date: Tue Sep 20 16:15:00 2005
from: Tim Osborn <t.osbornatXYZxyz.ac.uk>
subject: Re: optimal fingerprinting
to: Gerard van der Schrier <schrieratXYZxyzi.nl>
At 08:17 20/09/2005, you wrote:
The correlation between 'best-guess' amplitude and 'observed' is ca. 0.7, not too bad
and obviously not produced by any rescale. Your observation that there was some
overshoot in the best-guess was very valid: the results in the little report have been
yes, I see now the 0.26 scaling factor listed in the conclusions.
In the optimal-fingerprinting algorithm of Allen and Tett is a scaling argument which I
don't completely understand. Also, I use a NAG-routine to compute the prinicpal
components, which applies a scaling. A quick calculation shows that if I made a mistake
here, it would produce results which may not be needing this ad-hoc rescaling.
There are a few different "conventions" regarding the scaling of EOFs/PCs. The one that I
prefer is to scaling the EOF patterns so that they are unit vectors, and applying the
opposite scaling to the PCs so that their variance is equal to the eigenvalue (I think).
But other conventions are to scale the EOFs so that their "length" is equal to
sqrt(eigenvalue) and the variance of the PC becomes equal to the eigenvalue-squared, or to
scale EOFs so that their "length" is equal to 1/sqrt(eigenvalue) and the PCs have unit
variance. I don't know which of these options the NAG-routines apply, nor which the
Allen/Tett algorithm requires. I can ask Nathan if you first check what the NAG-routines
do (if it isn't documented, then just calculate the "length" of each EOF vector and see if
it is 1, sqrt(e), 1/sqrt(e) or something else!).
I'm now a little more excited about this fingerprinting. Do you think it would make a
nice RAPID paper if we applied the fingerprinting tehnique on actual SSH measurements?
The TOPEX/Poseidon data are available and they show a strong trend over the 90s. In the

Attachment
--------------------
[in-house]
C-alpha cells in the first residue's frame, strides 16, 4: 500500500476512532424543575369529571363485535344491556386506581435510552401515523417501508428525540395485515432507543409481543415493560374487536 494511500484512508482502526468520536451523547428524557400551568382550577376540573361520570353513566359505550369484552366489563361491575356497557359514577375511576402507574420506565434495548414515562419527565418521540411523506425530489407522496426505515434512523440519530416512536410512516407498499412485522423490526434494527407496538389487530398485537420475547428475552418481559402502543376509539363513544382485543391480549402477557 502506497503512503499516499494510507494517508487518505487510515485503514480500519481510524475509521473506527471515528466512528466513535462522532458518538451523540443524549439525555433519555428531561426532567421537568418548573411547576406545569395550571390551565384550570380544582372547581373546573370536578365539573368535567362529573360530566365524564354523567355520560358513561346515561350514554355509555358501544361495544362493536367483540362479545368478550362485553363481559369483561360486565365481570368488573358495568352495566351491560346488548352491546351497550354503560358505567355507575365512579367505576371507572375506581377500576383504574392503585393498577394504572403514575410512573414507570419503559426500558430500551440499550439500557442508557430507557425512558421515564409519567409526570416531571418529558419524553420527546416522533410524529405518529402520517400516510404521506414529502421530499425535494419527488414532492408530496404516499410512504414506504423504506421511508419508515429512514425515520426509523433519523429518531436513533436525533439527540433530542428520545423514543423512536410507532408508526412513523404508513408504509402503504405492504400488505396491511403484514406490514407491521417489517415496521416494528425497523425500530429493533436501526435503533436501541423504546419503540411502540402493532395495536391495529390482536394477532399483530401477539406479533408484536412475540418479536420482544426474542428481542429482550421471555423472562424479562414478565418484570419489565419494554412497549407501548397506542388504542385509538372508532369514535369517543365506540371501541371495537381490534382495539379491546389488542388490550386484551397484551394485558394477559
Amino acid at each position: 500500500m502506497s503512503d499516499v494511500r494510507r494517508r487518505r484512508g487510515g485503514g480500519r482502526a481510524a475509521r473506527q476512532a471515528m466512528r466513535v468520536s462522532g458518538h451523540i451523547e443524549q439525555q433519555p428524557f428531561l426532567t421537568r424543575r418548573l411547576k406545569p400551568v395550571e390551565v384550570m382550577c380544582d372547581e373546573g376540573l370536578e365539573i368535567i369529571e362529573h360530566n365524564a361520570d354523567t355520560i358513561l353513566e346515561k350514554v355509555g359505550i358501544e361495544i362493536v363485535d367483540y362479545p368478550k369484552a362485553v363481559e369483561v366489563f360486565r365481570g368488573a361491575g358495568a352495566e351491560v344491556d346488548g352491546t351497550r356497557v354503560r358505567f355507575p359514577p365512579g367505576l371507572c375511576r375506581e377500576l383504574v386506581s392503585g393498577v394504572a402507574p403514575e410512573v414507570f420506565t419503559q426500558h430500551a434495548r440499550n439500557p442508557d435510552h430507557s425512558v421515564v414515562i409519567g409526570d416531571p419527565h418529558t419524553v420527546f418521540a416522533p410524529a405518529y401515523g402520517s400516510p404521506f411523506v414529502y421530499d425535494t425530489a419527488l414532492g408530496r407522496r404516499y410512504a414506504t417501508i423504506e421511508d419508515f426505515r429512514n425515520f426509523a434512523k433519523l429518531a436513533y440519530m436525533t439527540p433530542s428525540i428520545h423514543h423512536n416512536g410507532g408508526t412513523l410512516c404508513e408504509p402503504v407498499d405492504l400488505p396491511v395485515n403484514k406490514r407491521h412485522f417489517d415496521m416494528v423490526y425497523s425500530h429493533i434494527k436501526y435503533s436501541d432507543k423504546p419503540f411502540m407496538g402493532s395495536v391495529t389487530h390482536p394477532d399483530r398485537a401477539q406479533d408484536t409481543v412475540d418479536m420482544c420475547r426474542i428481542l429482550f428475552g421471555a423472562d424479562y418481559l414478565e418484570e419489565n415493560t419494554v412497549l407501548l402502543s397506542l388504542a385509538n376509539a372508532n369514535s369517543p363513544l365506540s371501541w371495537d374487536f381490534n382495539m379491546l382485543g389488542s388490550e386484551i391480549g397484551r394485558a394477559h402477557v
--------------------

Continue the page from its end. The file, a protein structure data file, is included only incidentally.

RAPID annual meeting, we've seen 3 estimates of the decrease in THC (or MHT) strength
over this period. Ours would be a fourth complementary way, and the first time optimal
fingerprinting is applied in an oceanographic context.
I realize that this would mean a further alienation of the original idea to couple
*proxy* data to ocean circulation.
Despite this difference to the original idea, such a paper would be worthwhile. But the
biggest problem is likely to be distinguishing the MHT-trend from the GHG-warming-trend,
both of which will influence SSH. The GHG-warming signal in SSH is not well known, being
very different between models and also already incorporating a combination of GHG-warming
plus MHT-weakening in some models. Perhaps GHG-warming without any ocean circulation
response would produce a more uniform pattern of SSH increase? In which case, using the
deviations in SSH from the spatial-mean increase might help? Also, reviewers might
complain that we only used HadCM3 to estimate the SSH signal pattern - they might ask
whether other models would yield very different patterns? That might be avoided by calling
this a first attempt, allowing multi-model comparisons to be left until later work (by us
I realize that. I've downloaded the DAI-precipitation, so a quick comparison should not
be too difficult.
Yes - a quick comparison to see if differences in precipitation data explain the
differences in recent PDSI trend should be sufficient.
I have done that already. The results are not very spectacular. I did the trick with
replacing actual temperatures for the climatological temperatures in a paper on the
ALP-IMP data. A huge impact of higher surface temperatures on the areal extent of
drought was found. For the US, no such thing happens. Phil recently send me an email,
predicting this result! He also wrote that this result would indicate that there is
nothing wrong with the CRU-temperatures. I don't quite understand this remark, so I will
have to get back on that.
I don't understand Phil's remark either. But the result itself could be mentioned in the
paper, because it is interesting to know that the temperature changes aren't causing much
trend in PDSI.
Ken Kunkel replied to my email (I'll forward it.) His datasets are available and seem to
be well-documented. Do we really want to get into the trouble of making a second scPDSI
dataset with his data? After all, we focus on (sc)PDSI, rather than precipitation. I
guess your first reaction was to avoid it, if possible.
Hmm. I still want to avoid much extra work. These are all daily data, so would need to be
made into monthly totals. Then you would need to locate which 0.5deg boxes each station
was in, take the 0.5deg monthly temperatures and the Kunkel station precipitation together
to compute PDSI and compare that with the 0.5deg box PDSI that you already computed.
Sounds like a lot of work to do for all 0.5deg boxes with Kunkel stations in them. Should
I ask Keith - he's back from his holiday tomorrow (Wednesday).